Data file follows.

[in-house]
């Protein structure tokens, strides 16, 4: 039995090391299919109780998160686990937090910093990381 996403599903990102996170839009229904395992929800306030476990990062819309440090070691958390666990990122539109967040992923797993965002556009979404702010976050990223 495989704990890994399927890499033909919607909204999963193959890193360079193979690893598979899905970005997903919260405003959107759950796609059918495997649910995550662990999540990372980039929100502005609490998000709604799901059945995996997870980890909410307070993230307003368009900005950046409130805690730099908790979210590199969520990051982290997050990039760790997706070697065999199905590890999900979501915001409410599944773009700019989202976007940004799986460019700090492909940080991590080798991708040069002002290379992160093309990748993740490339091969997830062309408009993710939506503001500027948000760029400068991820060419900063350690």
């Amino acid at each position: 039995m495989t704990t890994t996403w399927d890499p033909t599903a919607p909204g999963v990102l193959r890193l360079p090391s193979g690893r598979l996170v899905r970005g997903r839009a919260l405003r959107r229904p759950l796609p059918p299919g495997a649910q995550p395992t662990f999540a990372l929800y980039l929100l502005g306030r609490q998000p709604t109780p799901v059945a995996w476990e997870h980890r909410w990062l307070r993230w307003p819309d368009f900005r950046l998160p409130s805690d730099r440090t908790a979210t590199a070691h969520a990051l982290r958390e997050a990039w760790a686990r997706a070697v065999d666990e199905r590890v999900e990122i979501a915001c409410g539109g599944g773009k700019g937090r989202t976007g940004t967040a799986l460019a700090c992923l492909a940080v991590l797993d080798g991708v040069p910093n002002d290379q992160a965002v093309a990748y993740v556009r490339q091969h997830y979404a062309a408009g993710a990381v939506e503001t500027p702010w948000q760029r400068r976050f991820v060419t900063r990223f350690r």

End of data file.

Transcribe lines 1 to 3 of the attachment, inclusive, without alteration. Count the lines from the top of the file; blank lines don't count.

[in-house]
């Protein structure tokens, strides 16, 4: 039995090391299919109780998160686990937090910093990381 996403599903990102996170839009229904395992929800306030476990990062819309440090070691958390666990990122539109967040992923797993965002556009979404702010976050990223 495989704990890994399927890499033909919607909204999963193959890193360079193979690893598979899905970005997903919260405003959107759950796609059918495997649910995550662990999540990372980039929100502005609490998000709604799901059945995996997870980890909410307070993230307003368009900005950046409130805690730099908790979210590199969520990051982290997050990039760790997706070697065999199905590890999900979501915001409410599944773009700019989202976007940004799986460019700090492909940080991590080798991708040069002002290379992160093309990748993740490339091969997830062309408009993710939506503001500027948000760029400068991820060419900063350690």
């Amino acid at each position: 039995m495989t704990t890994t996403w399927d890499p033909t599903a919607p909204g999963v990102l193959r890193l360079p090391s193979g690893r598979l996170v899905r970005g997903r839009a919260l405003r959107r229904p759950l796609p059918p299919g495997a649910q995550p395992t662990f999540a990372l929800y980039l929100l502005g306030r609490q998000p709604t109780p799901v059945a995996w476990e997870h980890r909410w990062l307070r993230w307003p819309d368009f900005r950046l998160p409130s805690d730099r440090t908790a979210t590199a070691h969520a990051l982290r958390e997050a990039w760790a686990r997706a070697v065999d666990e199905r590890v999900e990122i979501a915001c409410g539109g599944g773009k700019g937090r989202t976007g940004t967040a799986l460019a700090c992923l492909a940080v991590l797993d080798g991708v040069p910093n002002d290379q992160a965002v093309a990748y993740v556009r490339q091969h997830y979404a062309a408009g993710a990381v939506e503001t500027p702010w948000q760029r400068r976050f991820v060419t900063r990223f350690r």